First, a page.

Collected Bones: Collages in Gravestone, Relic, & Bark
Collected Bones:Collages in Gravestone, Relic, and Bark

Exhibit: Freeport Maine Public Library, March 2010.

“Collected Bones: Collages in Gravestone, Relic and Bark” is a poetic and photographic Tombstone Art project. The purpose is to eulogize, elegize and interpret the lives and poetry of over 175 American poets. Tombstone art is a photographic combination of the techniques of Cristo and Jeanne-Claude, traditional African burial customs, literary criticism, collage, and performance art, where the gravesite is the canvas for an artistic interpretation of the poet’s life, death, and collected works.

Most of the pictures were taken by Walter Skold during a 90-day journey to the graves of 150 American poets from May to August, 2009. Mr. Skold, a Freeport resident, founded the Dead Poets Society of America (www.deadpoes.org) in 2008

In Tombstone Art the place of burial becomes the setting for a collage, or still life, that is arranged using volumes of poetry, relics related to the poet, and/or the natural elements found at the gravesite. It can be an historical re-creation or interpretation of a poet’s life or death, which is captured on print or video images, and is often a spontaneous improvisation instigated by the surroundings of the gravesite. Sometimes it becomes a re-arrangement of the words and letters on a tombstone, so that the words suggest new or focused meanings.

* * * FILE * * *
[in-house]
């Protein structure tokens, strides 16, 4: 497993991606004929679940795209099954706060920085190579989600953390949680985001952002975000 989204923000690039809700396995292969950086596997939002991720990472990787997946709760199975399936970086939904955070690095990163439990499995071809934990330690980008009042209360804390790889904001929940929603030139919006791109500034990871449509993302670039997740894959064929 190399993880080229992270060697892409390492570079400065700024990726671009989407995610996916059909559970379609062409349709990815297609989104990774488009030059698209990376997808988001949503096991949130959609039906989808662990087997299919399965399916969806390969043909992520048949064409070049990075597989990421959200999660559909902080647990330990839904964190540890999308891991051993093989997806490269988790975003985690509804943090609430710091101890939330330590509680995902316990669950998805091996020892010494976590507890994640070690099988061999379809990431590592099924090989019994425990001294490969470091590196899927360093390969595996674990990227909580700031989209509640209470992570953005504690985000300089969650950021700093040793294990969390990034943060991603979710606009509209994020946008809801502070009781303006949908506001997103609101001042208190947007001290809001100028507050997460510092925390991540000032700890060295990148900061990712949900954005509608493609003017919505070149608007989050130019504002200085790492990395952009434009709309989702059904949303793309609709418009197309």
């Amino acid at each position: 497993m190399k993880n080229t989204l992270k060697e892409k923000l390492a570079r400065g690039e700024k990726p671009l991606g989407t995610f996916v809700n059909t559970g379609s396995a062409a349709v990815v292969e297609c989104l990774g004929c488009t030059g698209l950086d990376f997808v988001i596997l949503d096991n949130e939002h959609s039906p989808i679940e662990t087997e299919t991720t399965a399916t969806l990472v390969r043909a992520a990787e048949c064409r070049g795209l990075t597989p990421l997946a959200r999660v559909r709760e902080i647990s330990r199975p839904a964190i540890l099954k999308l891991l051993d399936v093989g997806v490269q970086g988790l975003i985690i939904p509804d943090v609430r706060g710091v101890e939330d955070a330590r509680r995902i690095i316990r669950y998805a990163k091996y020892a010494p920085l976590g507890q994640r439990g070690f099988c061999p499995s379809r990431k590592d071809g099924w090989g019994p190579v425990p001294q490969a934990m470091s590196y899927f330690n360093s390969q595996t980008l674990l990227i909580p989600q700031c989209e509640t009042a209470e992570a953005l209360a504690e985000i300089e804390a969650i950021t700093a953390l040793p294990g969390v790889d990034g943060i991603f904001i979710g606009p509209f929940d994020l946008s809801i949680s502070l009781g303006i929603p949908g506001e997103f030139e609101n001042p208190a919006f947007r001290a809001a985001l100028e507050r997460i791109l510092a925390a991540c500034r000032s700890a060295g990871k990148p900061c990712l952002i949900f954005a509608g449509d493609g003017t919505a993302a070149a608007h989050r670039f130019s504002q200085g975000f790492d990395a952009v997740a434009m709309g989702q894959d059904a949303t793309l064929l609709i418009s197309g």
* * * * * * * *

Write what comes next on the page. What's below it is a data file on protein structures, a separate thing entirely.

Thematically, the series of photographs investigates various literary, theological and cultural issues. More specifically, the project seeks to explore: the poet’s personal response to the death of others and his or her poetry related to death; documentation of the continuing American elegy as a genre; symbolic re-creations of a poet’s death; and/or a poet’s theological or philosophical views on the afterlife.

One of the underlying questions the series explores is how both poet’s legacy and gravesite may relate to his or her “body of works,” or “collected poems.” In short, their mortal, or is it immortal, remains.
25 photos · 354 views